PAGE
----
- Generation gaps chart from Vanity Fair
And while it’s certainly true that millennials bring plenty of new demands to their roles as nurses, if nurse leaders can start to address their unique expectations, it can bring positive changes to entire nursing teams and departments, and patients as well.
Following are some common expectations that millennials have and ways you can embrace them to benefit you, your team, and your patients:
This is a generation that came of age just as the Internet, social networking, and smartphones erupted. They don’t know life any other way and are driving much of the rapid change the world is experiencing. They’re used to the convenience and speed that technology brings to every facet of life and have little patience for manual, cumbersome systems—often the existing mode of operation in many healthcare settings. They’re the ones who will move the field forward through their demands for efficiency—and also the ones who will help the current regime adapt to new technology.
Whether you’re trying to fill an open shift, process a swap request, or inform your team of a staff event, be open to communicating on their terms, whether it’s through a mobile app or other tech-savvy means; paper, phone trees and mass texts may not elicit the responsiveness you’re looking for. The same goes for training. Consider switching up in-class sessions with video or other online tutorials.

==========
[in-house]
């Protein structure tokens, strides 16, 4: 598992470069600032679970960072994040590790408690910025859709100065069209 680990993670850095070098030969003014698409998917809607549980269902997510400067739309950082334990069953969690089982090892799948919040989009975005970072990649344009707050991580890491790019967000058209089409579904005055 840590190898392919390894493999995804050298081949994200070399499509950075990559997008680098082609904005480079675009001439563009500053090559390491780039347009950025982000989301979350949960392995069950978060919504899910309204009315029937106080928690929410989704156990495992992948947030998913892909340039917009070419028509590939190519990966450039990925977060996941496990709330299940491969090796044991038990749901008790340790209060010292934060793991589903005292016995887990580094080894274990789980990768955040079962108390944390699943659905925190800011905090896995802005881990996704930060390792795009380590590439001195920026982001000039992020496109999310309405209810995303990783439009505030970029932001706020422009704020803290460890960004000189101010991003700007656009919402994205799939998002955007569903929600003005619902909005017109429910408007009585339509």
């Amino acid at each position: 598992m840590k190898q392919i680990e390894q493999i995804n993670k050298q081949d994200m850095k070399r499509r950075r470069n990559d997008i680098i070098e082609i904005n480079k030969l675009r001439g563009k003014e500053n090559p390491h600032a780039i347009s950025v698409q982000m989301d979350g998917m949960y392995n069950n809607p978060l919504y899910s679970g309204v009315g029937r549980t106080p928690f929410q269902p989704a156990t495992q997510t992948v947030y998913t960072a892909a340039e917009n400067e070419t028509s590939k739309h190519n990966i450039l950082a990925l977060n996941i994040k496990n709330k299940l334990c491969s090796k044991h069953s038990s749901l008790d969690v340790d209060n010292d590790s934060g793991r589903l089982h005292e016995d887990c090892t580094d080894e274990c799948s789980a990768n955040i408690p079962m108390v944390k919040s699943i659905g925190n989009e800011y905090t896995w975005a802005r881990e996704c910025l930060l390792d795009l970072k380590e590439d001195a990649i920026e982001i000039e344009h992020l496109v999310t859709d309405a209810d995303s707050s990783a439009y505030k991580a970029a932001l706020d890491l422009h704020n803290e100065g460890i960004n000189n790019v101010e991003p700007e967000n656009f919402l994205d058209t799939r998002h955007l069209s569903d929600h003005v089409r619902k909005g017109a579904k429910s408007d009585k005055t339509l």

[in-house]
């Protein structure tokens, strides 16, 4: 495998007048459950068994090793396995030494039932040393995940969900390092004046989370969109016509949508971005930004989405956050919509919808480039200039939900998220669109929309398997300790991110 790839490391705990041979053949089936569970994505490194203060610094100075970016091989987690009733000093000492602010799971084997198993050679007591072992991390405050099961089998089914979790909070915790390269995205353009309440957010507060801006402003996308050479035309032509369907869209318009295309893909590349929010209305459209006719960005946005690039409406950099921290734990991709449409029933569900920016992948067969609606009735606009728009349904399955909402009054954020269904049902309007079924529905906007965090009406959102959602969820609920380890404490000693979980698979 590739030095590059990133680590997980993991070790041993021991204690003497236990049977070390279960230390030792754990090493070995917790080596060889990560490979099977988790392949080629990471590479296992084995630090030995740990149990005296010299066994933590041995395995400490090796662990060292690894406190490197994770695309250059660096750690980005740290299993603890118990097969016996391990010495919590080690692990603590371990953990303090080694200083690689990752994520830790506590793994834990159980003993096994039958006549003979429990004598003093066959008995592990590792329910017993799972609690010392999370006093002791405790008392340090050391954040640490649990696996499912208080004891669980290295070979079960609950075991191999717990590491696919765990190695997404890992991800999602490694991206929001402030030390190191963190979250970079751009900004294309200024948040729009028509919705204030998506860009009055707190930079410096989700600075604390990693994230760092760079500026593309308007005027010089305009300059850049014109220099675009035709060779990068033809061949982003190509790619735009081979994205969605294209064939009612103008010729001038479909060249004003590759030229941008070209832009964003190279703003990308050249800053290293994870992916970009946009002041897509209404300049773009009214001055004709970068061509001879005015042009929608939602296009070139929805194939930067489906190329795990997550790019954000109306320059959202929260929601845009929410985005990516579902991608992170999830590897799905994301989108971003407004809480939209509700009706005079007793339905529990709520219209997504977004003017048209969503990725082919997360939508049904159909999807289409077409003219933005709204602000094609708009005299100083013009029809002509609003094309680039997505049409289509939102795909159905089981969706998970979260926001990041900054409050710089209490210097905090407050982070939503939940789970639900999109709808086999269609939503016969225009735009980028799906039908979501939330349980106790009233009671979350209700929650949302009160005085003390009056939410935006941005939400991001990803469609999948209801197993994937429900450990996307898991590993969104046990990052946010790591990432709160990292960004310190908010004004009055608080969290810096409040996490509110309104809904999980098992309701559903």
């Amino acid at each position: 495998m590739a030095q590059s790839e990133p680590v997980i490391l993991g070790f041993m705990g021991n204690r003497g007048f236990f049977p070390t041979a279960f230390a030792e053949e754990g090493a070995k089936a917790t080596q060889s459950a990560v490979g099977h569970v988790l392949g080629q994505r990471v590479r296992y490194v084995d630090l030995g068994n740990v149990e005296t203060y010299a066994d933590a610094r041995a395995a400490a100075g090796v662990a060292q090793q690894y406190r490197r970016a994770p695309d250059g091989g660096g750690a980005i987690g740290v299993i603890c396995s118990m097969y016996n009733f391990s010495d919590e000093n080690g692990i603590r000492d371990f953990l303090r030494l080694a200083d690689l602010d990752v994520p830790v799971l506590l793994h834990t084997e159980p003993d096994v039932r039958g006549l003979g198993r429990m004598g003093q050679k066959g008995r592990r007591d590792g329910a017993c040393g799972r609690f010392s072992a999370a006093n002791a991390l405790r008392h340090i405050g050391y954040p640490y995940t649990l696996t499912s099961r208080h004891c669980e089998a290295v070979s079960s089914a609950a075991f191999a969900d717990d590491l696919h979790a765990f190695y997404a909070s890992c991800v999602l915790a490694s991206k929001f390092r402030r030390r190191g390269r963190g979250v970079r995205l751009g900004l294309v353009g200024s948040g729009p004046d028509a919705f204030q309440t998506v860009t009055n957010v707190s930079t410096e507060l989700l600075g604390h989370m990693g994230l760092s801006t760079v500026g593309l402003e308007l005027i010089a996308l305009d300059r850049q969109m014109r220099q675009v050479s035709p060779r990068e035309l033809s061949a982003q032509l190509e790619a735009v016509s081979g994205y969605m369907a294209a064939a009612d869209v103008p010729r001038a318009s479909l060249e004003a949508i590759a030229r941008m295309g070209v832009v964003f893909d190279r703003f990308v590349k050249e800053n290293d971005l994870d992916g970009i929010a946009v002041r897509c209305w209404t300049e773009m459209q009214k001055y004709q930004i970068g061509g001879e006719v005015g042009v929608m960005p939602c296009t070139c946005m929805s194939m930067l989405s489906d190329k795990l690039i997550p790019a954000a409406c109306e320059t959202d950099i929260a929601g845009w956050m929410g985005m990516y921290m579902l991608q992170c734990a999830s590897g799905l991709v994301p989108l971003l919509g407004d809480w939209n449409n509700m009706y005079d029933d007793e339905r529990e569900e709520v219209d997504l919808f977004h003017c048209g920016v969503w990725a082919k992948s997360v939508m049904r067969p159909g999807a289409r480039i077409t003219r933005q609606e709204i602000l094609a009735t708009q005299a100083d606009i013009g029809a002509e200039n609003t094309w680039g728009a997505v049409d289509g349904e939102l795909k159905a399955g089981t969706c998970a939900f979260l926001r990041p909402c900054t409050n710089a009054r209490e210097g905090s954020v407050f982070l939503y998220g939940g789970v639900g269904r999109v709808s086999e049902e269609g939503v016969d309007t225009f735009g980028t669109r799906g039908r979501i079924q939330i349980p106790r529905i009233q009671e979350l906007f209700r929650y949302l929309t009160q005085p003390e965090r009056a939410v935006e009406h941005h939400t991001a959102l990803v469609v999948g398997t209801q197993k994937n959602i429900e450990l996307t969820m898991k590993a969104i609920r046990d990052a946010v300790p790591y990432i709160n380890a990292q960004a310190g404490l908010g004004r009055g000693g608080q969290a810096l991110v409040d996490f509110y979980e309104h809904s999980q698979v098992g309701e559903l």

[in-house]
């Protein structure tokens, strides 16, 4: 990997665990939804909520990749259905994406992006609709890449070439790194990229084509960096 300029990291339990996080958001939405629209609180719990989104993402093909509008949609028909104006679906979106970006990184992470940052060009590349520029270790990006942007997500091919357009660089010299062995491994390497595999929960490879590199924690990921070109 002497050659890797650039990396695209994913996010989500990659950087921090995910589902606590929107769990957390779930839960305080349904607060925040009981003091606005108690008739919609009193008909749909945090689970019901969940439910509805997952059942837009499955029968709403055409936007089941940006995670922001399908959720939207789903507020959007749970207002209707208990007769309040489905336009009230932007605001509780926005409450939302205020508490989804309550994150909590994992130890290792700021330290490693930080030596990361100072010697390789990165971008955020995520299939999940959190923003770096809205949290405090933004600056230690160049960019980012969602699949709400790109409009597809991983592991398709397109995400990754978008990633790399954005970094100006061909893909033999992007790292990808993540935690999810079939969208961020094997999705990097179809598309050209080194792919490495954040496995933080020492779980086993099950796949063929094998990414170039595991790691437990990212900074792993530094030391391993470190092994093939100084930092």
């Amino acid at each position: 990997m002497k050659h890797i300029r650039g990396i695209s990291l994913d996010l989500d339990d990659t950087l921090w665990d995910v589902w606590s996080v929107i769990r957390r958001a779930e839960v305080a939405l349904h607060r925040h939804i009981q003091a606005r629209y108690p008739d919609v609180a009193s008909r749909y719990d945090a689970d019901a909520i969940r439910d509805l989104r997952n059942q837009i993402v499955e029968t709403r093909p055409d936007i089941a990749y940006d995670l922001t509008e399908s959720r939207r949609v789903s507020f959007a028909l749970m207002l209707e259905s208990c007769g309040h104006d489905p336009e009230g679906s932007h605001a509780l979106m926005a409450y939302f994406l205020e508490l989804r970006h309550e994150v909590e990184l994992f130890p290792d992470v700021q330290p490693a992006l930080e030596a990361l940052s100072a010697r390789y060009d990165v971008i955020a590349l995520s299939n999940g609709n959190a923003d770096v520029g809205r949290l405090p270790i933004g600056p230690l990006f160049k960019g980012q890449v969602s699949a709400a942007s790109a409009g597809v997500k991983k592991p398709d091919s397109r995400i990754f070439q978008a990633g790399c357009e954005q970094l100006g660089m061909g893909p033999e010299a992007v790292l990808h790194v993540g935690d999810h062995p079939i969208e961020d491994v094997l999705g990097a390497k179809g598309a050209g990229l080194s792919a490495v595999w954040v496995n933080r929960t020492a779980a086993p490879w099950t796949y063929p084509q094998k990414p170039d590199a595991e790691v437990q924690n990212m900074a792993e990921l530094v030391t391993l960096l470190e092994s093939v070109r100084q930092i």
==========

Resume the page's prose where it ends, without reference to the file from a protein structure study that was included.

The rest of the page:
Gen Yers are big on life-work balance and the freedom to create their own schedules. Research shows that 81% of millennials think they should be allowed to make their own hours at work, compared to 69% of boomers. In a field where managing staffing and scheduling is a perpetual challenge, this can be a tricky expectation to deal with. But having a more satisfied workforce willing to transition with your patient population and their needs may end up lessening your burden.
If your department is not quite ready for full-blown self-scheduling, implementing a system that gives nurses more flexibility around shift swaps and more control over indicating their own preferences and availability for open shifts will give them room to breathe while helping you keep staffing levels steady.